I absolutely adore Chris Cornell. I refuse to use the past tense because that fundamental fact has not changed, nor will it ever.
Chris was a beautiful man inside — and outside. But it was so much more than his appearance, though being a hetero female, it was the icing on the cake, a nice bonus.
This was a dude who was genuinely a good guy. His physical gorgeousness was just pretty wrapping paper concealing the precious gift inside.
Far more importantly— Chris was an incredible musician and the best vocalist of my generation. Hell, maybe any generation. Yet it wasn’t just his formidable talent that made him admirable.
It was his humanity.
Someone’s humanity or lack thereof is always evident. Just look in their eyes.
Chris had the most amazing blue eyes. But if you looked deep into them, and separated what you saw there from his beauty and his talent, it could break your heart.
For him, for yourself.
Chris did not have the reptilian, dead eyes so common among the rich and famous. His eyes were a beautiful maelstrom of emotion.
I could tell we’d traversed the same weary road and carried the scars as unwanted souvenirs from a trip we never wanted to take. I’m sure many other people related to Chris in this way.
Feeling things so deeply all the time with no respite wears on your soul. Chris clearly released some of that angst through his music. He took his suffering and turned it into something beautiful that he shared with the world.
He had the balls to put himself, all of himself, out there. So few do.
I took, and take, great comfort from his songs. From every era of his amazing career. His lyrics are somehow both nihilistic and optimistic. That dichotomy is relatable to me.
Chris knew firsthand that depression is a motherfucker. So do I. He felt like a comrade, a brother in arms. I recognized and shared his melancholy buried under the pretense of congeniality.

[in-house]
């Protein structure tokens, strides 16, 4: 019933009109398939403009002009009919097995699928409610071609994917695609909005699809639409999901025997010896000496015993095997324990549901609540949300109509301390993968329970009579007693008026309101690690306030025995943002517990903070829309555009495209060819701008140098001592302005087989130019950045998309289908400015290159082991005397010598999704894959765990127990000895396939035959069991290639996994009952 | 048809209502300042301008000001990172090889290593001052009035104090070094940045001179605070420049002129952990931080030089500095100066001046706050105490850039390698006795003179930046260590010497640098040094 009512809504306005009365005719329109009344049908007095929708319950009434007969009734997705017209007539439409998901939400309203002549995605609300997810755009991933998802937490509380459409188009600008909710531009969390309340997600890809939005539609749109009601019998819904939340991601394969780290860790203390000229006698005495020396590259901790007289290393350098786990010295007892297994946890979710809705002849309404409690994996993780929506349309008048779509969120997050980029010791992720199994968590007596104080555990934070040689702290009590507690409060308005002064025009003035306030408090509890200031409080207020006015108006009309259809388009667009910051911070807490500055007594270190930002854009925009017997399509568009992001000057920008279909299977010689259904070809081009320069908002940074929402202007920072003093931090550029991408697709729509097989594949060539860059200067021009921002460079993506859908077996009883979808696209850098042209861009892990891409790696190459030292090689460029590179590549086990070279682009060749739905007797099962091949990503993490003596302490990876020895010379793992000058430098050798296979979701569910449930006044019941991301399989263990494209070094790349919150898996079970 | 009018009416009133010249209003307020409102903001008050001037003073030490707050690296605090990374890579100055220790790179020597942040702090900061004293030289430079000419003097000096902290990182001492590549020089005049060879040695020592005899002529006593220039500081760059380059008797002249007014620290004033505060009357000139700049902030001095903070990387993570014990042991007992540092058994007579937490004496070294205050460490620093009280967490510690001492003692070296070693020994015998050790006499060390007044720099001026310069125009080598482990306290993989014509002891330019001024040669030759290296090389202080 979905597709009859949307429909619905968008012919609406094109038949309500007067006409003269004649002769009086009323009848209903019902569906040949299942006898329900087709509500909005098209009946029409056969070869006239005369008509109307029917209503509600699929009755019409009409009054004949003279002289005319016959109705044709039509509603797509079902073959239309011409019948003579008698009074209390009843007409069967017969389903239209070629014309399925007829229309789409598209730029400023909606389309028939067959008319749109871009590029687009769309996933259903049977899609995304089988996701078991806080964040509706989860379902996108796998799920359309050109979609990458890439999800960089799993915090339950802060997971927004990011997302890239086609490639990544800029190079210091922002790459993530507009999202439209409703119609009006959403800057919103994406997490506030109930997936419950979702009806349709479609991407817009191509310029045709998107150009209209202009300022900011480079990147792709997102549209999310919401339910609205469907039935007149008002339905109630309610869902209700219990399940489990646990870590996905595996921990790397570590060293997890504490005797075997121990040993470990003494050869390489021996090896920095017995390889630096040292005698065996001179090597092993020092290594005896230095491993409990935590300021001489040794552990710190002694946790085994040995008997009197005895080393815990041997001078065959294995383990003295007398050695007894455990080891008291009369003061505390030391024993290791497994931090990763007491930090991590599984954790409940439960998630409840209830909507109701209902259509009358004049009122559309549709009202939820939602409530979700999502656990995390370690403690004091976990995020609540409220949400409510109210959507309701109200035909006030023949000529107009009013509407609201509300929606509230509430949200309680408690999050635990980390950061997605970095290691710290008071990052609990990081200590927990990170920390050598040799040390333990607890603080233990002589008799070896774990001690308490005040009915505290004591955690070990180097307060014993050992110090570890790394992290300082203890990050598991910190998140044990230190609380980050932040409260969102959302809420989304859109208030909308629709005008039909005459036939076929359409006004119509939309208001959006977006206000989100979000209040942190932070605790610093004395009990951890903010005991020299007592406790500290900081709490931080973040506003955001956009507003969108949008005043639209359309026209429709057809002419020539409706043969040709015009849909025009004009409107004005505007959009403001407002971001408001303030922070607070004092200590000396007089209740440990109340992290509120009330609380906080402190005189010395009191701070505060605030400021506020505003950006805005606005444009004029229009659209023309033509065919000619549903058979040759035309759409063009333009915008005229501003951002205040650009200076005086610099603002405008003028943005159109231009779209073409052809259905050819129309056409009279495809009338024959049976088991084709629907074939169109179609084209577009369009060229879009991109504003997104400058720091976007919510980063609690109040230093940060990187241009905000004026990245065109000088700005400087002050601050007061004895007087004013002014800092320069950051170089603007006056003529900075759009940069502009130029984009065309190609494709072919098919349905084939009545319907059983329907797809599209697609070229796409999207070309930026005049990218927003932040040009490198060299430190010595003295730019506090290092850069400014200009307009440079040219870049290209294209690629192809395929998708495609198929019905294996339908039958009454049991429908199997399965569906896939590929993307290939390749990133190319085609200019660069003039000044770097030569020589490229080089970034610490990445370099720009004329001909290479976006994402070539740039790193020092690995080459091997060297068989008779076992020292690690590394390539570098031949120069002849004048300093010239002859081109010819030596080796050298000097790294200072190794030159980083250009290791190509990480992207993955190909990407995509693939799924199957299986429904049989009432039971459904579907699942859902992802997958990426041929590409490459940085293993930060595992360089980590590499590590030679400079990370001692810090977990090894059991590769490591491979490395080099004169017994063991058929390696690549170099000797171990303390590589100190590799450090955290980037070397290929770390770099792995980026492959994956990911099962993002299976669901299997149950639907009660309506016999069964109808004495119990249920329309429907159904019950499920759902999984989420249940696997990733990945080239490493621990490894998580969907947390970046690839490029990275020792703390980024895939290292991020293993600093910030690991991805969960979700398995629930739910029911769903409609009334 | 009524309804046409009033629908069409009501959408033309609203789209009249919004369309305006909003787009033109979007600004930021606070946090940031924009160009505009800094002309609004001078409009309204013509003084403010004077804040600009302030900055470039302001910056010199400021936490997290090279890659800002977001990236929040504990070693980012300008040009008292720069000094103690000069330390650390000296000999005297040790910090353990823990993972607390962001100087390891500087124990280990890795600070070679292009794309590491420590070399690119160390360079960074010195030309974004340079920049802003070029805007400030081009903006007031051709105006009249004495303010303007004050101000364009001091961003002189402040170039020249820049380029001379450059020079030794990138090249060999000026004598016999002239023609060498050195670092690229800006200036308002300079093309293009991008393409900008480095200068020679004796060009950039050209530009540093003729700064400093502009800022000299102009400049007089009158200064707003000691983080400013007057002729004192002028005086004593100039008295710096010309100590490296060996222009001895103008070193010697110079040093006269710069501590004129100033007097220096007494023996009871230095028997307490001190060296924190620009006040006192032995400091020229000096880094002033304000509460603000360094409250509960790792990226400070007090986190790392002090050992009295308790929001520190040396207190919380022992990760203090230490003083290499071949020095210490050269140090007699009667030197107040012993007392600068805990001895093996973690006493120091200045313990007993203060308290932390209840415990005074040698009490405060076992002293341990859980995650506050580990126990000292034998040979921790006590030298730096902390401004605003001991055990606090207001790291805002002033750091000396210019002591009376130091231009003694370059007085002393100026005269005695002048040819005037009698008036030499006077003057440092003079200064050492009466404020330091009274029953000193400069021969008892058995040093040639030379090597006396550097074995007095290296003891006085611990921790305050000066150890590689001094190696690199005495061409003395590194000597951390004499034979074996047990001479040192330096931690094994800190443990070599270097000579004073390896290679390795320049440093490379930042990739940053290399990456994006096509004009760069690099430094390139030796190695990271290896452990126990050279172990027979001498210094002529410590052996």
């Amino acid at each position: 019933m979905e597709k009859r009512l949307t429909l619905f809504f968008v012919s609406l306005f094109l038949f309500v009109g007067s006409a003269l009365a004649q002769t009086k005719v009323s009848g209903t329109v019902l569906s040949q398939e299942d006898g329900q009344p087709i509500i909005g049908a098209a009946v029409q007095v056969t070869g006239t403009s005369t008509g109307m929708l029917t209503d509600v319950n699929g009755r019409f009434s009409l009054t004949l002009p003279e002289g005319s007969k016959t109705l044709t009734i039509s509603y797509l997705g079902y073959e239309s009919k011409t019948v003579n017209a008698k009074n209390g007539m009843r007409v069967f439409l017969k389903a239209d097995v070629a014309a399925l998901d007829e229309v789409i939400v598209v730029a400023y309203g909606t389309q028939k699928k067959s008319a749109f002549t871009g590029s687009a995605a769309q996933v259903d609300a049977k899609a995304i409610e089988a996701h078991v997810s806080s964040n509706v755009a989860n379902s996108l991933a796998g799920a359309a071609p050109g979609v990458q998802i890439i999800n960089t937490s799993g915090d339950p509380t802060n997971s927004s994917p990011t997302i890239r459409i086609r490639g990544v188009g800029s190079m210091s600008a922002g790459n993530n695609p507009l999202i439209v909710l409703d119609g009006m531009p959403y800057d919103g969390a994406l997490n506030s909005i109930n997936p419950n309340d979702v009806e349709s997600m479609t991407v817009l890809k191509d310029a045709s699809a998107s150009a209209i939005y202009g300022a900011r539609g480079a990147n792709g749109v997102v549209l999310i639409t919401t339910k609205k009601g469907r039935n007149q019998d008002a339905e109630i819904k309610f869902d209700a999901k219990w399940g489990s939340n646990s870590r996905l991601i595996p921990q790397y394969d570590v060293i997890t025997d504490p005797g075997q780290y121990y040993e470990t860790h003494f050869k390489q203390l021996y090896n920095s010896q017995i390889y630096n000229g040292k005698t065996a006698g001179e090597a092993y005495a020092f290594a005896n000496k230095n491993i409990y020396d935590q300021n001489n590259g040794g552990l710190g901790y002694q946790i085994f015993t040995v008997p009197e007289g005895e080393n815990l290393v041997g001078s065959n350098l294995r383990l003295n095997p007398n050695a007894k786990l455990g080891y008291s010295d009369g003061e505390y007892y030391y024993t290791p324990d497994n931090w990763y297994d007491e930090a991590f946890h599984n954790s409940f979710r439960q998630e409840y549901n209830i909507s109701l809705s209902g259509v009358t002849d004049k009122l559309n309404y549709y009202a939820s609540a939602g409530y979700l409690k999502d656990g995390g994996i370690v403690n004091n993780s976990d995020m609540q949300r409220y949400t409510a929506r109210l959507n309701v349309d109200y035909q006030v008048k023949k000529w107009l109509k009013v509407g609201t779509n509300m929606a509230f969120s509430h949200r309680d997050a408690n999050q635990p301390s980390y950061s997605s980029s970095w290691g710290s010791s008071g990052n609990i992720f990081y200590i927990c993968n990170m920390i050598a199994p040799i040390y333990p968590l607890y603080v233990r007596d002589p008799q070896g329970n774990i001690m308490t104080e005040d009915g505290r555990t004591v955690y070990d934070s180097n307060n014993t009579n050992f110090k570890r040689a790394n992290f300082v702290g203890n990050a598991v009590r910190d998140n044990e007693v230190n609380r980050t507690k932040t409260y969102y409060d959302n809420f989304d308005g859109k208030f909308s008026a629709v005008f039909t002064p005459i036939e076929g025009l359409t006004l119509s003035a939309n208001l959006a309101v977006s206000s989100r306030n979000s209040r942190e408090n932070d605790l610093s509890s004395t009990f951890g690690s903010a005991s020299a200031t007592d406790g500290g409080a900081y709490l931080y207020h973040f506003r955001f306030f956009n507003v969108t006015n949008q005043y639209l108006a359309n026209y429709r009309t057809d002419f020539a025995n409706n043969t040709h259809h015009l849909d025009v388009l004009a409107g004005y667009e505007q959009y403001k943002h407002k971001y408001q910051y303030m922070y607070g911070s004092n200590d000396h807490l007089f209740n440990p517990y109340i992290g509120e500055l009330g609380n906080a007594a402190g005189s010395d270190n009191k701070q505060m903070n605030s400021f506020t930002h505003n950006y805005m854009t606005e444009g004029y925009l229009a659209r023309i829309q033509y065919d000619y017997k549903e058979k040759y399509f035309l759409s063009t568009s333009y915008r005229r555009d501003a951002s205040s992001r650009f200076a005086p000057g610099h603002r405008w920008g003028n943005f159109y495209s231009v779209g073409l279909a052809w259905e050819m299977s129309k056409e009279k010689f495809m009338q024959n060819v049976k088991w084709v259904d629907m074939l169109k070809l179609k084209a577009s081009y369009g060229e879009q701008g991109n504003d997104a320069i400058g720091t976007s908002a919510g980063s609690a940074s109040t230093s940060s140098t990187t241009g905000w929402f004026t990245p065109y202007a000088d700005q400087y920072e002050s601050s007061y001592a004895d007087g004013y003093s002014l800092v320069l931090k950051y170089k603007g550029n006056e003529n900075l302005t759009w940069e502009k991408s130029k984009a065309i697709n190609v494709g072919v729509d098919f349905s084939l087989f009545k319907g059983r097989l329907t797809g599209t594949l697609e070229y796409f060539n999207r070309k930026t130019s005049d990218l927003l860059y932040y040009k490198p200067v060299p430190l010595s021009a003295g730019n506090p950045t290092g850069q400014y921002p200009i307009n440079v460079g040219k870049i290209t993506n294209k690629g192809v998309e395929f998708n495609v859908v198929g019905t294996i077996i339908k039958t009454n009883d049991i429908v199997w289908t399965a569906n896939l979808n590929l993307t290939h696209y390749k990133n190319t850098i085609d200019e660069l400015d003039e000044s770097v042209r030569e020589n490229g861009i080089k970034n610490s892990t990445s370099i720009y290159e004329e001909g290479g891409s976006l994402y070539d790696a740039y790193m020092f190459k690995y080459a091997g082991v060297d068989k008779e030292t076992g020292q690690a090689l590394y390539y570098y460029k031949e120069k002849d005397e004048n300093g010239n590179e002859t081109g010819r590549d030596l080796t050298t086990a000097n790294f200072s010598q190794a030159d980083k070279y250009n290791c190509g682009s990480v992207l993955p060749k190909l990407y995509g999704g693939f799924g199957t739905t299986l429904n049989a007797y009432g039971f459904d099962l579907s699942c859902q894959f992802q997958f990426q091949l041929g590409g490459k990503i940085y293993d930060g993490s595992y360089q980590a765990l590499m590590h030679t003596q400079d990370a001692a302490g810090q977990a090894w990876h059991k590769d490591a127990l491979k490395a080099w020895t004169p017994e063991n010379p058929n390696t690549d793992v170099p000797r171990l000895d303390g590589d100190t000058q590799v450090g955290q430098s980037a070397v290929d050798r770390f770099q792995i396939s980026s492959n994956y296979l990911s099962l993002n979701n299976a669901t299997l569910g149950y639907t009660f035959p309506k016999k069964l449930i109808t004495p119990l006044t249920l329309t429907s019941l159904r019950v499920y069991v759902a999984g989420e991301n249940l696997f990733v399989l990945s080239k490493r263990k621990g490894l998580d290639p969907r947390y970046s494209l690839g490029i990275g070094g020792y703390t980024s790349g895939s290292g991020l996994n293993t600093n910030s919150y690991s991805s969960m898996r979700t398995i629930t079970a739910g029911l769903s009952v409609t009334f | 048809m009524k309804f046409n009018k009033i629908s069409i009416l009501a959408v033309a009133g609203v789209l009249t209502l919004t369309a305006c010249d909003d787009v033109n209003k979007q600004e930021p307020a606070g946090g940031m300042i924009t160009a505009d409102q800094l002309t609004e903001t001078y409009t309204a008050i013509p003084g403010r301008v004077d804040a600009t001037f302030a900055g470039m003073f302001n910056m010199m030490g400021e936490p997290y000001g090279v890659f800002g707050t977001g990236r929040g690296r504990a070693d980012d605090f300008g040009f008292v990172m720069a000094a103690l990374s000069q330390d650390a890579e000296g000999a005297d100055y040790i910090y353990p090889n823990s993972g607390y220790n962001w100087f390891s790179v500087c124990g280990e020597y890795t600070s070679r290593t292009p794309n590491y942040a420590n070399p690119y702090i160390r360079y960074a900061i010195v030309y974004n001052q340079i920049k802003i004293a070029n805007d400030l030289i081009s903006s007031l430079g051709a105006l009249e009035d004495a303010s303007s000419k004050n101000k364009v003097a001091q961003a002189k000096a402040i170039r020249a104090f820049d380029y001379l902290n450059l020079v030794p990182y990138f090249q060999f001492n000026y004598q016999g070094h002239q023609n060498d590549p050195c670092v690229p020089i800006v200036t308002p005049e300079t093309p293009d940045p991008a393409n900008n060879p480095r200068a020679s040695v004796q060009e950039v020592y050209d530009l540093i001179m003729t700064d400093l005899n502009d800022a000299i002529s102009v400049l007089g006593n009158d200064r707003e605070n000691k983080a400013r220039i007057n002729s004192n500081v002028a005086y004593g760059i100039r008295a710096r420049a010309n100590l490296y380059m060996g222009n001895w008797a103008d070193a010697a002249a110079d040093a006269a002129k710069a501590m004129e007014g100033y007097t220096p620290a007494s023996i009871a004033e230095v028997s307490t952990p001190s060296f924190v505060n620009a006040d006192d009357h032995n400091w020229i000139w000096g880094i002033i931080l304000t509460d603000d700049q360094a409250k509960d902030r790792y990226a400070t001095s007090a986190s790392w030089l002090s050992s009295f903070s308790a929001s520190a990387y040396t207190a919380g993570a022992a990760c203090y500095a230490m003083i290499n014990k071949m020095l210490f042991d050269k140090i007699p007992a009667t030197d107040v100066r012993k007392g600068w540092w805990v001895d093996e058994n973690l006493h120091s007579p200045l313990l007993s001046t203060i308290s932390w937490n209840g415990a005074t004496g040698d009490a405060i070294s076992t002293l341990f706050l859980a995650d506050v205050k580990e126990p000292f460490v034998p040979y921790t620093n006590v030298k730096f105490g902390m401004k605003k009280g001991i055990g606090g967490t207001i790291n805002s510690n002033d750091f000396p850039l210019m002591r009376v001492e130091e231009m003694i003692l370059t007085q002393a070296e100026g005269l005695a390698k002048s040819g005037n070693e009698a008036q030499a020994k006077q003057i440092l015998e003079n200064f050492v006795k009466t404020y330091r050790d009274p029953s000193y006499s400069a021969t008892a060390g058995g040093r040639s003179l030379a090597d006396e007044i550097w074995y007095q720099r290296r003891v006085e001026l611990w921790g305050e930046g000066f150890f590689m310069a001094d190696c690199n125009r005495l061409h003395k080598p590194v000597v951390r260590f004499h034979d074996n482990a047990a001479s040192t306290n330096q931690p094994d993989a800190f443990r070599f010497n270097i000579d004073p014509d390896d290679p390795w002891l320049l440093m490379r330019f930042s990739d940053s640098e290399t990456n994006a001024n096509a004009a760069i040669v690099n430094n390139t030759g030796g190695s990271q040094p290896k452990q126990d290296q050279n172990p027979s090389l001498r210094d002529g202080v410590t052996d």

In May 2017, I was in the hospital with uncontrolled high blood pressure. My mother died in August, so I was dealing with the loss and all the practical responsibilities that go with losing a parent. My relationship was hitting the skids. It was one of the lowest points of my life.
Then Chris decided to embark on the next leg of his journey through time and space. Disbelief. Shock. Sorrow.
What a waste what a waste what a waste why why why WHY
I also felt fear. Pure, unadulterated fear. After all, if Chris couldn’t hack it, what made me think I could? Who’s to say that I wouldn't snap at any second? (I was to say, that’s who.)
I felt untethered.
Then Chester Bennington followed suit and took his own life a couple of months later. Toni Cornell singing “Hallelujah” for her dad and Chester, who had sung that same song at Chris’s funeral just weeks before, was heartwrenching.
Horrible days. Just horrible. Hurting for his family. Hurting for his friends. Hurting for the loss of his incomparable talent . Hurting for me, and all his other fans.
It truly sucked.
But Chris’s path is not my path. I have my own journey, my own story, as we all do. I can still hear that voice whenever I miss him. And I miss him a lot. Even though I never met the man and would never presume to know what was deep in his soul, through his music he touched mine, and I’m forever grateful for that.